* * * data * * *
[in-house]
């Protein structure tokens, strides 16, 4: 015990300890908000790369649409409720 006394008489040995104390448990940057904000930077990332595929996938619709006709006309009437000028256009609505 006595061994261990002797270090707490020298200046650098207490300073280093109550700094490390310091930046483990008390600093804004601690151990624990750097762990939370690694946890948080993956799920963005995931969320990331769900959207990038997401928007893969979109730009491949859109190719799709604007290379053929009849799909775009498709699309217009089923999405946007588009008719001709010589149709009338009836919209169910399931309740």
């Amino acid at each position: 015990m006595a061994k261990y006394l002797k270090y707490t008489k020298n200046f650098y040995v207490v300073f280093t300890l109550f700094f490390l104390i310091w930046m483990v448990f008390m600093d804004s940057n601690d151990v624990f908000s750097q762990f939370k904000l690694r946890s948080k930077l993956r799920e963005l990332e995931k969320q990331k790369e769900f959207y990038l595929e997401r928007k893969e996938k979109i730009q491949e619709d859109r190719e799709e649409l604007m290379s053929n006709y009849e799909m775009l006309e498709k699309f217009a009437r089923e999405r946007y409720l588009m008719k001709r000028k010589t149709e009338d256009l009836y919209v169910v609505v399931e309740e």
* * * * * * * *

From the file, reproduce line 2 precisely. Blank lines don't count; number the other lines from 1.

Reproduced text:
């Protein structure tokens, strides 16, 4: 015990300890908000790369649409409720 006394008489040995104390448990940057904000930077990332595929996938619709006709006309009437000028256009609505 006595061994261990002797270090707490020298200046650098207490300073280093109550700094490390310091930046483990008390600093804004601690151990624990750097762990939370690694946890948080993956799920963005995931969320990331769900959207990038997401928007893969979109730009491949859109190719799709604007290379053929009849799909775009498709699309217009089923999405946007588009008719001709010589149709009338009836919209169910399931309740």